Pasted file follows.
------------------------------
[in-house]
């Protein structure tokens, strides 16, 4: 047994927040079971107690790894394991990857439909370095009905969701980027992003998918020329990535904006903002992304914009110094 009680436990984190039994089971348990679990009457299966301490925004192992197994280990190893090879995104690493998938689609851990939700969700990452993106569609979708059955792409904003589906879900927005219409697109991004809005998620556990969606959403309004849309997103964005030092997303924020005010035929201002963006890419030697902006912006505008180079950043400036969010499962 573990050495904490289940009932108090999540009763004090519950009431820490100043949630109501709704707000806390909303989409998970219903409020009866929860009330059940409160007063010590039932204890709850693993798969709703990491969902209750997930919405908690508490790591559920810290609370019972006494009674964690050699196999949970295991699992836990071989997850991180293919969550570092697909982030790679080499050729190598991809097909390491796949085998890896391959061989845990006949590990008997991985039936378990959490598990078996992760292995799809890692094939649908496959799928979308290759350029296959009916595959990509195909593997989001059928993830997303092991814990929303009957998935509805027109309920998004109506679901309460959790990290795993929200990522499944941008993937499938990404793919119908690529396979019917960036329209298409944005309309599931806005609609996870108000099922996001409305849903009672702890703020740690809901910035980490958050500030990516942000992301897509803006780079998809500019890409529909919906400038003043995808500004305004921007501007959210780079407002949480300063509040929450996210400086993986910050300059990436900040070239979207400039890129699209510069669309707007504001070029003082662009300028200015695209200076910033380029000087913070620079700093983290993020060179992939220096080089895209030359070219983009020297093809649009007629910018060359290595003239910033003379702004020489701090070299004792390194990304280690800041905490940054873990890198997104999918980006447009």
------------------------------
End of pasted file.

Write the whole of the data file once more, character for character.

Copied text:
[in-house]
């Protein structure tokens, strides 16, 4: 047994927040079971107690790894394991990857439909370095009905969701980027992003998918020329990535904006903002992304914009110094 009680436990984190039994089971348990679990009457299966301490925004192992197994280990190893090879995104690493998938689609851990939700969700990452993106569609979708059955792409904003589906879900927005219409697109991004809005998620556990969606959403309004849309997103964005030092997303924020005010035929201002963006890419030697902006912006505008180079950043400036969010499962 573990050495904490289940009932108090999540009763004090519950009431820490100043949630109501709704707000806390909303989409998970219903409020009866929860009330059940409160007063010590039932204890709850693993798969709703990491969902209750997930919405908690508490790591559920810290609370019972006494009674964690050699196999949970295991699992836990071989997850991180293919969550570092697909982030790679080499050729190598991809097909390491796949085998890896391959061989845990006949590990008997991985039936378990959490598990078996992760292995799809890692094939649908496959799928979308290759350029296959009916595959990509195909593997989001059928993830997303092991814990929303009957998935509805027109309920998004109506679901309460959790990290795993929200990522499944941008993937499938990404793919119908690529396979019917960036329209298409944005309309599931806005609609996870108000099922996001409305849903009672702890703020740690809901910035980490958050500030990516942000992301897509803006780079998809500019890409529909919906400038003043995808500004305004921007501007959210780079407002949480300063509040929450996210400086993986910050300059990436900040070239979207400039890129699209510069669309707007504001070029003082662009300028200015695209200076910033380029000087913070620079700093983290993020060179992939220096080089895209030359070219983009020297093809649009007629910018060359290595003239910033003379702004020489701090070299004792390194990304280690800041905490940054873990890198997104999918980006447009």